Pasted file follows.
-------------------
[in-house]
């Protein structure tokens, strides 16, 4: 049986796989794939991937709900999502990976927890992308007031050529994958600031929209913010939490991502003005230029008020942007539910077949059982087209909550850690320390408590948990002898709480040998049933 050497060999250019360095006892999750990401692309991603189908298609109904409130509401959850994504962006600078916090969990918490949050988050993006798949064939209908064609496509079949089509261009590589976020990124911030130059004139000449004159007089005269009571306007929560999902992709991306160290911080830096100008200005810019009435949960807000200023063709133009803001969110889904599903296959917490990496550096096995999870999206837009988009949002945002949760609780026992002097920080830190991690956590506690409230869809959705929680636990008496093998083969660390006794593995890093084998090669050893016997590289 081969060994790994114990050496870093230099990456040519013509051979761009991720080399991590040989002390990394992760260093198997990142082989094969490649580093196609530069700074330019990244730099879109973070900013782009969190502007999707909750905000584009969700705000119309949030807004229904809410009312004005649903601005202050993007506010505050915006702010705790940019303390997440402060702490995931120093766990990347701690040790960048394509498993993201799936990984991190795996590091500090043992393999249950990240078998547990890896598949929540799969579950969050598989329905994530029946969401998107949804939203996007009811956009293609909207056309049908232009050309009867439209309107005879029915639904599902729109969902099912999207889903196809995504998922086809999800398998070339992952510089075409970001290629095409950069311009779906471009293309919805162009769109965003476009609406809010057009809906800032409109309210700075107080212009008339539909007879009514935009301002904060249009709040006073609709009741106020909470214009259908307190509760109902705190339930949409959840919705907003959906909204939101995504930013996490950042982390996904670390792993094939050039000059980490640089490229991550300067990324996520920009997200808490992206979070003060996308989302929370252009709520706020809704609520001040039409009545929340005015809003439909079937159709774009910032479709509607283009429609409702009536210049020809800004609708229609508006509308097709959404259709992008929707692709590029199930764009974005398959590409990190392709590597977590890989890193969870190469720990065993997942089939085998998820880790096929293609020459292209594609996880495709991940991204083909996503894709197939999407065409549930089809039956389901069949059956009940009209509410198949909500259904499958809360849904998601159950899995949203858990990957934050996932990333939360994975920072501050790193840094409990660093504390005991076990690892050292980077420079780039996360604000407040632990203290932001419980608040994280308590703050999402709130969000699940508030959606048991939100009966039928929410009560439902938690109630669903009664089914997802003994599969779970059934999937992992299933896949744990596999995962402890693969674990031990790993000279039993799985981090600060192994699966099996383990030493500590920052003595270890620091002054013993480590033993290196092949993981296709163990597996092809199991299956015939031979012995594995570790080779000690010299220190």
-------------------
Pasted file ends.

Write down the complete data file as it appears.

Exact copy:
[in-house]
């Protein structure tokens, strides 16, 4: 049986796989794939991937709900999502990976927890992308007031050529994958600031929209913010939490991502003005230029008020942007539910077949059982087209909550850690320390408590948990002898709480040998049933 050497060999250019360095006892999750990401692309991603189908298609109904409130509401959850994504962006600078916090969990918490949050988050993006798949064939209908064609496509079949089509261009590589976020990124911030130059004139000449004159007089005269009571306007929560999902992709991306160290911080830096100008200005810019009435949960807000200023063709133009803001969110889904599903296959917490990496550096096995999870999206837009988009949002945002949760609780026992002097920080830190991690956590506690409230869809959705929680636990008496093998083969660390006794593995890093084998090669050893016997590289 081969060994790994114990050496870093230099990456040519013509051979761009991720080399991590040989002390990394992760260093198997990142082989094969490649580093196609530069700074330019990244730099879109973070900013782009969190502007999707909750905000584009969700705000119309949030807004229904809410009312004005649903601005202050993007506010505050915006702010705790940019303390997440402060702490995931120093766990990347701690040790960048394509498993993201799936990984991190795996590091500090043992393999249950990240078998547990890896598949929540799969579950969050598989329905994530029946969401998107949804939203996007009811956009293609909207056309049908232009050309009867439209309107005879029915639904599902729109969902099912999207889903196809995504998922086809999800398998070339992952510089075409970001290629095409950069311009779906471009293309919805162009769109965003476009609406809010057009809906800032409109309210700075107080212009008339539909007879009514935009301002904060249009709040006073609709009741106020909470214009259908307190509760109902705190339930949409959840919705907003959906909204939101995504930013996490950042982390996904670390792993094939050039000059980490640089490229991550300067990324996520920009997200808490992206979070003060996308989302929370252009709520706020809704609520001040039409009545929340005015809003439909079937159709774009910032479709509607283009429609409702009536210049020809800004609708229609508006509308097709959404259709992008929707692709590029199930764009974005398959590409990190392709590597977590890989890193969870190469720990065993997942089939085998998820880790096929293609020459292209594609996880495709991940991204083909996503894709197939999407065409549930089809039956389901069949059956009940009209509410198949909500259904499958809360849904998601159950899995949203858990990957934050996932990333939360994975920072501050790193840094409990660093504390005991076990690892050292980077420079780039996360604000407040632990203290932001419980608040994280308590703050999402709130969000699940508030959606048991939100009966039928929410009560439902938690109630669903009664089914997802003994599969779970059934999937992992299933896949744990596999995962402890693969674990031990790993000279039993799985981090600060192994699966099996383990030493500590920052003595270890620091002054013993480590033993290196092949993981296709163990597996092809199991299956015939031979012995594995570790080779000690010299220190």